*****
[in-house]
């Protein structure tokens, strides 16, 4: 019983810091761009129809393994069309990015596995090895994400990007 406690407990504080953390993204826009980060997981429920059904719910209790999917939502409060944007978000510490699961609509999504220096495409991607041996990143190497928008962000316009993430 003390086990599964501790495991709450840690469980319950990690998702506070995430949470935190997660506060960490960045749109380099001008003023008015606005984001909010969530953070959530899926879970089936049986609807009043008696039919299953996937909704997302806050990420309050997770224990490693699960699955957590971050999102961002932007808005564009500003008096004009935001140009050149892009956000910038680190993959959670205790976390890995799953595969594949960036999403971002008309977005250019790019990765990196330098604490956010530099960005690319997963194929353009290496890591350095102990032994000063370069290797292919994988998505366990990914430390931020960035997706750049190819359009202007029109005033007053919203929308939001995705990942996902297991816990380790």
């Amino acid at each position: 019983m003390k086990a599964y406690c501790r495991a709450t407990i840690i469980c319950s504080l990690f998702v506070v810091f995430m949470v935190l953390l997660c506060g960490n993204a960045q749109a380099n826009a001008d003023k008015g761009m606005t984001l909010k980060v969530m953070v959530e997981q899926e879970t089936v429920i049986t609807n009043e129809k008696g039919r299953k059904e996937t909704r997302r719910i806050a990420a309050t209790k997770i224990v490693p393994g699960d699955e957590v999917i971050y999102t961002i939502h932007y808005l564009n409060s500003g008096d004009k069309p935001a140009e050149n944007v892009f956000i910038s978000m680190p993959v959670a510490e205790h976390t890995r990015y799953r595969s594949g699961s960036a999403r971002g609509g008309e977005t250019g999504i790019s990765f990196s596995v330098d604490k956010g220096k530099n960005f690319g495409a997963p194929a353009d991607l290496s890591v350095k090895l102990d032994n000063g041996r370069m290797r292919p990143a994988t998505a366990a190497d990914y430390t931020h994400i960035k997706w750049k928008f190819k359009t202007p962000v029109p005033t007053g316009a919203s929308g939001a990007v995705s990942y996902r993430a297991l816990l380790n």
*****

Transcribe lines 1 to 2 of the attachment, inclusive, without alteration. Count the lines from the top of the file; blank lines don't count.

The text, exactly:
[in-house]
């Protein structure tokens, strides 16, 4: 019983810091761009129809393994069309990015596995090895994400990007 406690407990504080953390993204826009980060997981429920059904719910209790999917939502409060944007978000510490699961609509999504220096495409991607041996990143190497928008962000316009993430 003390086990599964501790495991709450840690469980319950990690998702506070995430949470935190997660506060960490960045749109380099001008003023008015606005984001909010969530953070959530899926879970089936049986609807009043008696039919299953996937909704997302806050990420309050997770224990490693699960699955957590971050999102961002932007808005564009500003008096004009935001140009050149892009956000910038680190993959959670205790976390890995799953595969594949960036999403971002008309977005250019790019990765990196330098604490956010530099960005690319997963194929353009290496890591350095102990032994000063370069290797292919994988998505366990990914430390931020960035997706750049190819359009202007029109005033007053919203929308939001995705990942996902297991816990380790």